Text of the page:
"Our problem?" Board Chairman Timothy Shriver asked the others gathered for the day-long forum hosted by the Collaborative for Academic, Social and Emotional Learning (CASEL) in Washington, DC, last week. "Our children are growing up in a world of violence, division, alienation and stress. I think we're all feeling -- at least I know I am -- frustrated, concerned, vulnerable."
As I recently wrote about, the forum aimed to figure out how best to get "social and emotional learning" (SEL), which uses specialized curricula to impart social skills and emotional management techniques to students, included in national education policy. But throughout the day at the forum, the conversation consistently reached beyond the country's classrooms to focus on the bigger picture.
The participants referred frequently to the conflict-ridden culture our children live in and learn from. It was clear that many of them envision their reform movement as one that has the potential to change not just the face of our nation's schools, but the very character of our culture.
"We are promoting conflict in every aspect of our society," said Congressman Tim Ryan (D-OH), who had come to announce the Academic, Social and Emotional Learning Act of 2009, which aims to promote SEL and to get SEL standards included in the reauthorized Elementary and Secondary Education Act.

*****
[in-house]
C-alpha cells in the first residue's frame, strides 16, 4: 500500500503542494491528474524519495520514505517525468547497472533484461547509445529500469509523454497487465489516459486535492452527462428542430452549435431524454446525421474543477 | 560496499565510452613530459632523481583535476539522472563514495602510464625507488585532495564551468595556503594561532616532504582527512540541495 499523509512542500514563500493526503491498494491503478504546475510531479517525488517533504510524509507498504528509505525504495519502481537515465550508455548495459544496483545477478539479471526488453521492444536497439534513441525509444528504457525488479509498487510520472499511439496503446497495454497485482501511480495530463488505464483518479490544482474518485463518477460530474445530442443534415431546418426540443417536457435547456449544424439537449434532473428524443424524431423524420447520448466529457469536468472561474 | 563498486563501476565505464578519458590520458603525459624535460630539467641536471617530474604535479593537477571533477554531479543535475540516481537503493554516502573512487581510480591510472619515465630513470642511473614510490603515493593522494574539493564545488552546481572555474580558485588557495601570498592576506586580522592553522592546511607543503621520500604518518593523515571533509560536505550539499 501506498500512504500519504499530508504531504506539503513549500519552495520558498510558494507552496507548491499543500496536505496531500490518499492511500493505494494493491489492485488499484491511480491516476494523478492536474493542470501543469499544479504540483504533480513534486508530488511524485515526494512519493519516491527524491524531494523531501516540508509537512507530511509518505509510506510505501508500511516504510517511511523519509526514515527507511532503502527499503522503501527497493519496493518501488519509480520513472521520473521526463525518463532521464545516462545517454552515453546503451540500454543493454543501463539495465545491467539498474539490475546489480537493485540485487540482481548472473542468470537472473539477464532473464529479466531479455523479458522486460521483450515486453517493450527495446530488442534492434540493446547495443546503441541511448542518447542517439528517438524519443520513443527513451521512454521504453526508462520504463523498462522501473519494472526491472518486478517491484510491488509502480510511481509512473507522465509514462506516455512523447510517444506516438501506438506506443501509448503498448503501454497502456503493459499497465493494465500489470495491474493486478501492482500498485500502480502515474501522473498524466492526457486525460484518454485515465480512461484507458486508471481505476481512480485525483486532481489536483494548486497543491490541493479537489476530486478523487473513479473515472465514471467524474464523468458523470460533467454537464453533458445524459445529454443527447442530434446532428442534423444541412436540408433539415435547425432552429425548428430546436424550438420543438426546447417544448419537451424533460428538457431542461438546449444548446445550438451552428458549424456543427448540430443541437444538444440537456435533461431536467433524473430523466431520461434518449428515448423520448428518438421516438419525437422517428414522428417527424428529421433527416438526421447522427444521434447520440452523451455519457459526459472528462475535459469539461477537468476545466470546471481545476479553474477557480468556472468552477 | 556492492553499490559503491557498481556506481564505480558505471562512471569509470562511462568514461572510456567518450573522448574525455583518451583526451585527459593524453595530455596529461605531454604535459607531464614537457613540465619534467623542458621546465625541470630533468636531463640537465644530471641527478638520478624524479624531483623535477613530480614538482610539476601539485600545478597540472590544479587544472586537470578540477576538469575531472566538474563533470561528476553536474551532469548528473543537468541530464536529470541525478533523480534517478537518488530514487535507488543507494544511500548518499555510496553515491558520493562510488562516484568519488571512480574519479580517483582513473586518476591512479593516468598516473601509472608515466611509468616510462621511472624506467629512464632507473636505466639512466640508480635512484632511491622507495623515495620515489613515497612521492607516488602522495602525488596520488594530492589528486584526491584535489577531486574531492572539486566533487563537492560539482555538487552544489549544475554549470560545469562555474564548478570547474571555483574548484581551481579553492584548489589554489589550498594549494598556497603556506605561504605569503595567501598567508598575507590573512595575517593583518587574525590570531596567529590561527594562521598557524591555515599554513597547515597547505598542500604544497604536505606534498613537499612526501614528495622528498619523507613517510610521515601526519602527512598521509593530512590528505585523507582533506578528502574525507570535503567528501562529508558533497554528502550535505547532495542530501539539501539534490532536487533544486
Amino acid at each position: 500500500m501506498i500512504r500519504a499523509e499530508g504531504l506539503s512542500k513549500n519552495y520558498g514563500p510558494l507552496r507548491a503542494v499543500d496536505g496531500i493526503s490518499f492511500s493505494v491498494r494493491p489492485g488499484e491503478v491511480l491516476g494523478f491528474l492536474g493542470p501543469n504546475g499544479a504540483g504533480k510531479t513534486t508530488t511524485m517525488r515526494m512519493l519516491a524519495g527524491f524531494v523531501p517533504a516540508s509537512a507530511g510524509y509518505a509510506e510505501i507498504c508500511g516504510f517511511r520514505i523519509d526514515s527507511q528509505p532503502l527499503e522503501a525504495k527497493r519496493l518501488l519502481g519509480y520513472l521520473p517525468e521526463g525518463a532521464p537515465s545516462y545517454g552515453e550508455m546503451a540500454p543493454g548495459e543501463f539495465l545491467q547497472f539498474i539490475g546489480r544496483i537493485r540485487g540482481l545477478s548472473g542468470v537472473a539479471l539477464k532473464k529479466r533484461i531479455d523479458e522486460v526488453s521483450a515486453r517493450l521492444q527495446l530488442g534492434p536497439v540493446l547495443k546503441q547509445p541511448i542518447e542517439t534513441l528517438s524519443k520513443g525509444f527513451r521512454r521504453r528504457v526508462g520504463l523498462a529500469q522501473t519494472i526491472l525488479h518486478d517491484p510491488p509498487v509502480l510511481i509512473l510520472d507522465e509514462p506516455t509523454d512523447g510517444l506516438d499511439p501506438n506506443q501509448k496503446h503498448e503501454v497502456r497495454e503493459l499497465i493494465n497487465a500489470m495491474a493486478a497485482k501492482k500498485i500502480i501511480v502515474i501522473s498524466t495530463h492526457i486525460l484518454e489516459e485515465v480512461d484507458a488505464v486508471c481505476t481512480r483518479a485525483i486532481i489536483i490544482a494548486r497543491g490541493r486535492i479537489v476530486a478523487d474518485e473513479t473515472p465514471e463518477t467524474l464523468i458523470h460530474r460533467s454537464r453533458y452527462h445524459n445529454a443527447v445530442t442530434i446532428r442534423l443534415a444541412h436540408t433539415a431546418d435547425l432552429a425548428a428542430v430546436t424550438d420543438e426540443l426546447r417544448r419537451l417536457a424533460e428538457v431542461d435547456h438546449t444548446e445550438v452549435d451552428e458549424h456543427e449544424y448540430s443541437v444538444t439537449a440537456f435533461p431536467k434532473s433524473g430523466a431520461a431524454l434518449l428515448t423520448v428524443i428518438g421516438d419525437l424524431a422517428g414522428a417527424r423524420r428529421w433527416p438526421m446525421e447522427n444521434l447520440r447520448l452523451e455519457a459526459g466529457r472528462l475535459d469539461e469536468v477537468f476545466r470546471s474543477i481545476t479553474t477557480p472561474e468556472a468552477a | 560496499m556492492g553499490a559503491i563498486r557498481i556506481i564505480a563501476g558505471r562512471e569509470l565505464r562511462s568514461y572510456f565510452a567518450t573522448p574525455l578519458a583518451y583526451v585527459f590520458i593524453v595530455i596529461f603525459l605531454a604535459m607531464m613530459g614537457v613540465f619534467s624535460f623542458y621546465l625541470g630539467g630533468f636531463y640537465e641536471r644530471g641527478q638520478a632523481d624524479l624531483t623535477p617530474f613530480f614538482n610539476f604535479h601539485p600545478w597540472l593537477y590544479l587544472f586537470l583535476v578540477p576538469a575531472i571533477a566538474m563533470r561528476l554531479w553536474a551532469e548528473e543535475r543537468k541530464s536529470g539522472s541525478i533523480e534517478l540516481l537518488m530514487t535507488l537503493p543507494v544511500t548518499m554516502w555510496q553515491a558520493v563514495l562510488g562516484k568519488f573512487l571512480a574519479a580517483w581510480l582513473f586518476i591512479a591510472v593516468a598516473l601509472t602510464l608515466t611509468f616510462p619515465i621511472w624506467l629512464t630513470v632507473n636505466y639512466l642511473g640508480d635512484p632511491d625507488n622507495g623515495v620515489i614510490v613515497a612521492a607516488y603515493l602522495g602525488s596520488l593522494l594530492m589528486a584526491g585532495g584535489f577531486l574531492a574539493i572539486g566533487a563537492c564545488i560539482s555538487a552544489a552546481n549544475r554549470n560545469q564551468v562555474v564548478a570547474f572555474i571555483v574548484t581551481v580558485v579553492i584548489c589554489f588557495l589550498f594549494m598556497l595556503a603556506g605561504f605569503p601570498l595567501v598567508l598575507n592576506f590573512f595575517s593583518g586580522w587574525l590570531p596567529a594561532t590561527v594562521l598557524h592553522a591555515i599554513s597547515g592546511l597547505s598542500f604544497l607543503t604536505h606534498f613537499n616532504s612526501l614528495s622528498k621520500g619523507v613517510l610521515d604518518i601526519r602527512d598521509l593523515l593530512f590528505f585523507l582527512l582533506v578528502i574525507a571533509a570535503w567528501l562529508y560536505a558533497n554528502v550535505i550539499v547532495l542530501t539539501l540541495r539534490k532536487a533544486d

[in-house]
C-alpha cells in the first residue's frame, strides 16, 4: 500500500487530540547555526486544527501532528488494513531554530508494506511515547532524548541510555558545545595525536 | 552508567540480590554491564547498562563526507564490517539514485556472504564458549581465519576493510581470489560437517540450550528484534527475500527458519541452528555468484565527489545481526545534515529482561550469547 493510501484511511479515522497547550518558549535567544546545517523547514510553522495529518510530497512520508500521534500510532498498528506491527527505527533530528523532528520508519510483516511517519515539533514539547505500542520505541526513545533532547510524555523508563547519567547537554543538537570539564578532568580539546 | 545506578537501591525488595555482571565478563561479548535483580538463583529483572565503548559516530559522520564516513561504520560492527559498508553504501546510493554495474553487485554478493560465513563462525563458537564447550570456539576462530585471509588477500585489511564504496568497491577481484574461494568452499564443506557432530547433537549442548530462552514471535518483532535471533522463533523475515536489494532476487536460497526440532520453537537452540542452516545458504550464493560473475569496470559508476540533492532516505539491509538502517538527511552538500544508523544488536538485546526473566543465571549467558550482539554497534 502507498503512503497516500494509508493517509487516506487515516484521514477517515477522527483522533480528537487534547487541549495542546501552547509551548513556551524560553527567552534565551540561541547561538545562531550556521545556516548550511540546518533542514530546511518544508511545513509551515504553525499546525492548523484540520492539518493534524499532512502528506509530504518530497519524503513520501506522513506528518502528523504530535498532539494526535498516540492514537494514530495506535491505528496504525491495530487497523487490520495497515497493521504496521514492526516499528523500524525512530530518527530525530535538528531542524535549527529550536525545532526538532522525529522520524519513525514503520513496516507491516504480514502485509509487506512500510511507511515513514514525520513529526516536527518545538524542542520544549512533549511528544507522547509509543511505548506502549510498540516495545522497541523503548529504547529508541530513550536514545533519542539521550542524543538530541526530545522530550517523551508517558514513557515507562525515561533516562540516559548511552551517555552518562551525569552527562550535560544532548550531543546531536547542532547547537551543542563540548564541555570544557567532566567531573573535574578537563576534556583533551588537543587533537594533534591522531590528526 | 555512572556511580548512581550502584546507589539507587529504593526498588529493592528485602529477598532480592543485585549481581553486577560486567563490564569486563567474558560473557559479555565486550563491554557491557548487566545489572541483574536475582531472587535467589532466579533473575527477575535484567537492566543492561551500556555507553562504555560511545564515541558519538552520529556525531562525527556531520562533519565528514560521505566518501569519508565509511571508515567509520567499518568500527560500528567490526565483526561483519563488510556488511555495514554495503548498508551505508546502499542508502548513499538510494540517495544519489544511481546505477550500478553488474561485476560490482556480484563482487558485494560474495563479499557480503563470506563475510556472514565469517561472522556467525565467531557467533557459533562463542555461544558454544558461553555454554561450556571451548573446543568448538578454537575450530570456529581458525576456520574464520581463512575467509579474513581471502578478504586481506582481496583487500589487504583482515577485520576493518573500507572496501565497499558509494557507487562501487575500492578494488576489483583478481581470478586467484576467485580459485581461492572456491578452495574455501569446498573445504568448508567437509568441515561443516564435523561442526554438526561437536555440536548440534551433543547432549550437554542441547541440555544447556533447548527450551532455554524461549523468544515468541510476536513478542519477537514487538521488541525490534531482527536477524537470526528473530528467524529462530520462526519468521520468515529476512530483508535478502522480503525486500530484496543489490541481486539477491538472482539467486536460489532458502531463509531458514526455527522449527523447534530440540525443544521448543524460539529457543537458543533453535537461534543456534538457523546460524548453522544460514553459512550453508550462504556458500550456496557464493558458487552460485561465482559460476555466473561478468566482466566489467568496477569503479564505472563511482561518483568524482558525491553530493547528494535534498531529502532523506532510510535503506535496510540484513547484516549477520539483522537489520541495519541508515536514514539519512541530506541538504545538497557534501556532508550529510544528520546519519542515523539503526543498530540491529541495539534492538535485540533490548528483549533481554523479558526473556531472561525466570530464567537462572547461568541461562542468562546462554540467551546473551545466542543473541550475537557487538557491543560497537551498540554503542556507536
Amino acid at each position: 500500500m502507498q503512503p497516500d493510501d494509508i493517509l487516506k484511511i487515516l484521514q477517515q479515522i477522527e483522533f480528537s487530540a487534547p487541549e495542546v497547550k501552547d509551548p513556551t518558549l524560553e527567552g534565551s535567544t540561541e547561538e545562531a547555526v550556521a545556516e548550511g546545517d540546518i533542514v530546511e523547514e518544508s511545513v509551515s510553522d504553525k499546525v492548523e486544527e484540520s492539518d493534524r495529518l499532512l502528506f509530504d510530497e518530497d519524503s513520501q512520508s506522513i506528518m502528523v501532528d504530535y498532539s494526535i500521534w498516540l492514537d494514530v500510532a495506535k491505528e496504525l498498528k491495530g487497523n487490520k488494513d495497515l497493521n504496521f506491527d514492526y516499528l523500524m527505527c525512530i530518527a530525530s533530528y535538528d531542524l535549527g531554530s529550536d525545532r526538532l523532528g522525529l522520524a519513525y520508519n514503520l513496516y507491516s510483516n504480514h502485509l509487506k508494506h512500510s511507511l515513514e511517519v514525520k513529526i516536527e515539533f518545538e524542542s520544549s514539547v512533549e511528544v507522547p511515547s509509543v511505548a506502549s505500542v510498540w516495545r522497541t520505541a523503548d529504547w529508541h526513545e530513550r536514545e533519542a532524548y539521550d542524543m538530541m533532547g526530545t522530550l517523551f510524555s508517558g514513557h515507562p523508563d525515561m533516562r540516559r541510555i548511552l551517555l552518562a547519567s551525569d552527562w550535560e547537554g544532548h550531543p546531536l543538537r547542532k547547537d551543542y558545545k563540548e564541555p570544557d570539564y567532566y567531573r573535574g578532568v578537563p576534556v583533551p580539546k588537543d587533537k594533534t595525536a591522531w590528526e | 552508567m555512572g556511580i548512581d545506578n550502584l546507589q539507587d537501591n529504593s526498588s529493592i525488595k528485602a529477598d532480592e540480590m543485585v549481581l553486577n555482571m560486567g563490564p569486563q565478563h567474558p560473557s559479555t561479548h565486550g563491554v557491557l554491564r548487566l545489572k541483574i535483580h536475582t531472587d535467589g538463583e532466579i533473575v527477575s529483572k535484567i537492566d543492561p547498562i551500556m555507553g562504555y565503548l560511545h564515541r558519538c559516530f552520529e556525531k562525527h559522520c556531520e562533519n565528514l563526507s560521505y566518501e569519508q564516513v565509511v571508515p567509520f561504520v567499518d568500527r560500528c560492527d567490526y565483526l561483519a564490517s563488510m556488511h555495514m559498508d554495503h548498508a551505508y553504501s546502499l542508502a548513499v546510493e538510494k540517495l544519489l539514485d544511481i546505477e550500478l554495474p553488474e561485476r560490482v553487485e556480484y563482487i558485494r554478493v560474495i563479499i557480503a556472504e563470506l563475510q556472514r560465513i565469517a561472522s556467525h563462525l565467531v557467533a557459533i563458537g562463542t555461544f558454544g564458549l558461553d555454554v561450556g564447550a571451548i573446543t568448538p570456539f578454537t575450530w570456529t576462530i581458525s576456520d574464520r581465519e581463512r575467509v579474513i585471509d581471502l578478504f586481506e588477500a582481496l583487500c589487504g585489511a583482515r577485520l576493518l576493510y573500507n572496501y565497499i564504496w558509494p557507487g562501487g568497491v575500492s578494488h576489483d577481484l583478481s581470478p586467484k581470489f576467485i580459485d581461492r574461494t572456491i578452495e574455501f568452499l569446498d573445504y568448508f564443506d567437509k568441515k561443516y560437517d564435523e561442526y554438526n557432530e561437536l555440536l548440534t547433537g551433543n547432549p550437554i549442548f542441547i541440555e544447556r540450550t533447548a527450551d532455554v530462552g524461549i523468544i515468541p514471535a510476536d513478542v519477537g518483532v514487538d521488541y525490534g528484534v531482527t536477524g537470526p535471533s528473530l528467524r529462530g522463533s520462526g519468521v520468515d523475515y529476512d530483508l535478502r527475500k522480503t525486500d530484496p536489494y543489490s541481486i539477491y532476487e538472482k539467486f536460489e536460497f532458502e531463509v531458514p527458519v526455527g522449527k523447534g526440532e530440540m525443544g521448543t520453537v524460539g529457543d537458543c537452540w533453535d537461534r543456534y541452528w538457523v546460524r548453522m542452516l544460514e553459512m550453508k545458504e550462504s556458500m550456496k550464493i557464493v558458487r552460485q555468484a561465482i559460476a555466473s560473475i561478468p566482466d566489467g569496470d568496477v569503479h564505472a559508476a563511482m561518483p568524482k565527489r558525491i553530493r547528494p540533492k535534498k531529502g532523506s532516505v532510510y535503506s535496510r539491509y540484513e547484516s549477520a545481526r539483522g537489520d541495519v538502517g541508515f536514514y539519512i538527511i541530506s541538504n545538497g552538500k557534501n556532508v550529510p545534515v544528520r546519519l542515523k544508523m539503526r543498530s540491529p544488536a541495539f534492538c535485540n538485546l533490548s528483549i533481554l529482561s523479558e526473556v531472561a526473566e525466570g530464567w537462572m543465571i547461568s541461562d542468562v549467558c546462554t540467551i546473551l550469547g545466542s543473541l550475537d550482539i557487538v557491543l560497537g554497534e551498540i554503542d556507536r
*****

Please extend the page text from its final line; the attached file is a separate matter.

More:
"On TV, let's get the extreme left and extreme right ... to start yelling at each other," he said. "I've been on these shows, I know what they want. I've stopped going on a lot of them because I don't have any interest in participating in screaming at somebody. That's the society our kids are coming up in ... constant stress and anxiety and conflict and fighting."
Social and emotional learning, he said, "is the antidote to that."
Onto Something Good
So how does a movement out to change the nature of society get going?
First, it takes research -- a lot of research -- and then money. Throw in the support of some influential people, such as leaders in science and education policy, iconic doctors and congresspeople, and you're cooking with gas.
While SEL advocates have long known they are onto something good, they have had to work painstakingly for a decade and a half to build the base of evidence needed to support their message in prime time.
On studying schools and districts that incorporate SEL, researchers found that giving students skills in social interaction, emotion management and conflict resolution improves their academic achievement, attention spans, judgment, behavior and levels of emotional distress.
Schools that make SEL a key part of their curricula report better retention rates, an increased sense of safety and strong connections among students and teachers. Kids experiencing SEL learn that education is about something deeper than amassing facts, and the school atmosphere reflects that change in perspective.
Researchers also examined the brain chemistry that makes childhood such an important window for the development of these skills. SEL's proponents speak just as fluently about neurological function and brain development as they do about classroom management and standardized testing.
When the data was thorough enough to make a strong case for an education policy reform effort, the question then became "what next?" How do you go from making a good case to getting a proper movement off the ground?
The Start of a Movement